4. Ask yourself – “What is in my life right now that is not serving me?”


Time for another self-check-in. What can you let go of, stop doing, or delegate to someone else? We all have things in our lives that we don’t like doing or that we don’t enjoy. If you dislike cleaning your home, maybe it’s worth it to hire a house cleaner so you can spend your time doing something else. If you think it costs too much, have you explored how much it costs? Is there something else you are paying for now (that cable bill, dinners out 2x a week, a fancy car, etc.) that you could cut back on to cover the thing that would make you happier? Life is about choices. We can’t necessarily have it all, but we do have choices. Is there a different choice you could make in your current circumstances that would make you happier? What can you change up? (Side note: It doesn’t have to be a lifetime commitment…try something new and see how it feels. If you feel happier, keep doing it. If you don’t feel happier, try something else.)


5. Release yourself from the pressure to be perfect.


Striving for perfection is a losing game. Here’s an interesting fact: in almost all cases, perfection is subjective. Your perception of what is perfect is unique to you, and the person next to you has a different view of what perfection looks like. Of course, if we are talking brain surgery or the space shuttle, it had better be spot on. But for most things in life, perfect isn’t necessary, nor is it agreed upon. Try this for a happiness hack: Instead of aiming for perfect, aim for doing your best. Regarding your best, know that a) your best is different from someone else’s best, and b) that your best is different every day. At the end of the day, ask yourself “Did I do my best today?” When the answer is “Yes,” that gives a sense of accomplishment and satisfaction, feelings that lead to feeling happy. As I always do, I’m going to turn this around to self-care. Caring for yourself allows you to show up to all the roles in your life as a great version of you. And when you show up as a great version of you over and over again, this leads to confidence, which leads to feeling pretty darn good about yourself (also known as happiness). Let go of the need for perfect, and strive to be the best version of you.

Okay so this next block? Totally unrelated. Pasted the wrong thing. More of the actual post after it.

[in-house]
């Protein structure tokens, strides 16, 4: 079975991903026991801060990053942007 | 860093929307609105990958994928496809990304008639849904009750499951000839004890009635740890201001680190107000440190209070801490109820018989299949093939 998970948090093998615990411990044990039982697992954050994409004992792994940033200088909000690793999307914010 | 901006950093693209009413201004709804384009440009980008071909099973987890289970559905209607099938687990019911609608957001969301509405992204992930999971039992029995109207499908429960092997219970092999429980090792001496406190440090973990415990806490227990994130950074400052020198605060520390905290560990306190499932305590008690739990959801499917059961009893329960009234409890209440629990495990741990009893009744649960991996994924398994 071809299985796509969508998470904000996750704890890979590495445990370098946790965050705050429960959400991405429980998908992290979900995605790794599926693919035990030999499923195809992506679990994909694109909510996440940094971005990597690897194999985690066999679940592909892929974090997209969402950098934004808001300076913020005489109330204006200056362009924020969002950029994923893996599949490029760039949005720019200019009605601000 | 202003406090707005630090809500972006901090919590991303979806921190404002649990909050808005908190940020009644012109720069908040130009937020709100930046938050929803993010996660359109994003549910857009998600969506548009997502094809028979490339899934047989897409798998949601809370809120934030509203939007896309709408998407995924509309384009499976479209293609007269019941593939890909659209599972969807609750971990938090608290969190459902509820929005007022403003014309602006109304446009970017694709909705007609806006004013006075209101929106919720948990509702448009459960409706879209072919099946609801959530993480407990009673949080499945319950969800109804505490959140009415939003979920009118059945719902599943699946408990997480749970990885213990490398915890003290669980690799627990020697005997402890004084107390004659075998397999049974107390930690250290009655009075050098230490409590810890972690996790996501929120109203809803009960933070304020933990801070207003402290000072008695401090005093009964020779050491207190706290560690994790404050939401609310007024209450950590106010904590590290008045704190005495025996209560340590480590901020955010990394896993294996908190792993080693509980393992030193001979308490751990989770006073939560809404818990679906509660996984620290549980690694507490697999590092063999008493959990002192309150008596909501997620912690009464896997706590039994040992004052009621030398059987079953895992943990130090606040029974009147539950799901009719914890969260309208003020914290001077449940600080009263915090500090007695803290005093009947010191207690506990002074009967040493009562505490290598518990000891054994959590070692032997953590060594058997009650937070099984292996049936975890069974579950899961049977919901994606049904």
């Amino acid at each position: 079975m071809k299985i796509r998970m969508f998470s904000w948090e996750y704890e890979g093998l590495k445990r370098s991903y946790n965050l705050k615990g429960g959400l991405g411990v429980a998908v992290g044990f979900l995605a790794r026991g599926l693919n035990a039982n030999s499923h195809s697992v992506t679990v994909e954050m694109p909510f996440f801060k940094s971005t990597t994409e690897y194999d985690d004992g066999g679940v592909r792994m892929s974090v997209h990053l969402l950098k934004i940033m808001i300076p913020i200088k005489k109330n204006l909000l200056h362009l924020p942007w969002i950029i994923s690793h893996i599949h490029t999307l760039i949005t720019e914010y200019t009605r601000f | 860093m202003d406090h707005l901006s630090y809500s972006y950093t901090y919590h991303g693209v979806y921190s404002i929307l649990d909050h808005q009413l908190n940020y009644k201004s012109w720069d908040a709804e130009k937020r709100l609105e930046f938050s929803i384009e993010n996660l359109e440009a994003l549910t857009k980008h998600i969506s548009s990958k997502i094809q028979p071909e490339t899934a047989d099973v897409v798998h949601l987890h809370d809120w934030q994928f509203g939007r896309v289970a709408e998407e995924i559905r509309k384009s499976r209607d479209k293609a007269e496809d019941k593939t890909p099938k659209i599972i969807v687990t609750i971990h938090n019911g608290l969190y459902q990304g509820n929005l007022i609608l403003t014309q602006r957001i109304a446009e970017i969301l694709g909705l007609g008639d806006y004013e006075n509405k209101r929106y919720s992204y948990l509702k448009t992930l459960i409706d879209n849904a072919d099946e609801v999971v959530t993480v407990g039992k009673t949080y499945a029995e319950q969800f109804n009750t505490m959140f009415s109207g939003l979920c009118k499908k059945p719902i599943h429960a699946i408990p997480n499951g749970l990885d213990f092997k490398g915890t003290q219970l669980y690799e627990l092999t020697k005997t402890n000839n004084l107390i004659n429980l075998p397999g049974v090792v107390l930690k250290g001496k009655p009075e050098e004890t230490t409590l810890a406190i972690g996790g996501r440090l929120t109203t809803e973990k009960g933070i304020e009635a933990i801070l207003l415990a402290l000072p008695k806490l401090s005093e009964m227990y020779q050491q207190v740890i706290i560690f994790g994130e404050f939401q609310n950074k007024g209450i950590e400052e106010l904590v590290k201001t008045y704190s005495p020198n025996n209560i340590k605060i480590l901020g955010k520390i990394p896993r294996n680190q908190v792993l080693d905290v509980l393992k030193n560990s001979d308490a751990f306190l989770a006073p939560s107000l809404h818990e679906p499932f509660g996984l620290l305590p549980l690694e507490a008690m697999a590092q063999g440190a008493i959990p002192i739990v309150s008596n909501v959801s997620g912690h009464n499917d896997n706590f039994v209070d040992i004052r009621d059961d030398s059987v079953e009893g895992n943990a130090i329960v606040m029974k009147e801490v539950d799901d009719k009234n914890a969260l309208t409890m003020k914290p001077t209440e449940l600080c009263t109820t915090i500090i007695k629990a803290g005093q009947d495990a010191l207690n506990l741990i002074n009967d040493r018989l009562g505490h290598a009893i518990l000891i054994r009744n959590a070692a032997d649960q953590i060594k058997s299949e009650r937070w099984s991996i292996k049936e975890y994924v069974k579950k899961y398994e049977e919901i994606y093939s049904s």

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Nancy Sawyer, Executive Contributor Brainz Magazine

Nancy Sawyer is a Self Care Advocate, Professional Pauser and a specialist in creating spaces for people to rediscover themselves. After experiencing a midlife emotional breakdown, and unable to find a therapist, she brought herself back from depression through her unique journaling and meditation practices. Survival mode ended, trauma healing began, and soon after she became a certified coach, with the goal of helping others to rediscover and rebuild themselves during and after life’s challenges. Ms. Sawyer has dedicated her life to studying how our upbringing and conditioning affect us as adults, and to creating life hacks that work with our own unique wiring. Helping people to shed their conditioning, step into authenticity, and take control of their lives is her passion. Her Permission To Pause Workshops offer a space for busy people to slow down, breathe and begin the process of reclaiming their power. A focus on mindful and intentional living practices is at the core of her life and work. Nancy lives in Falmouth, Massachusetts, with her two teens and is also a nature lover and a half marathon runner.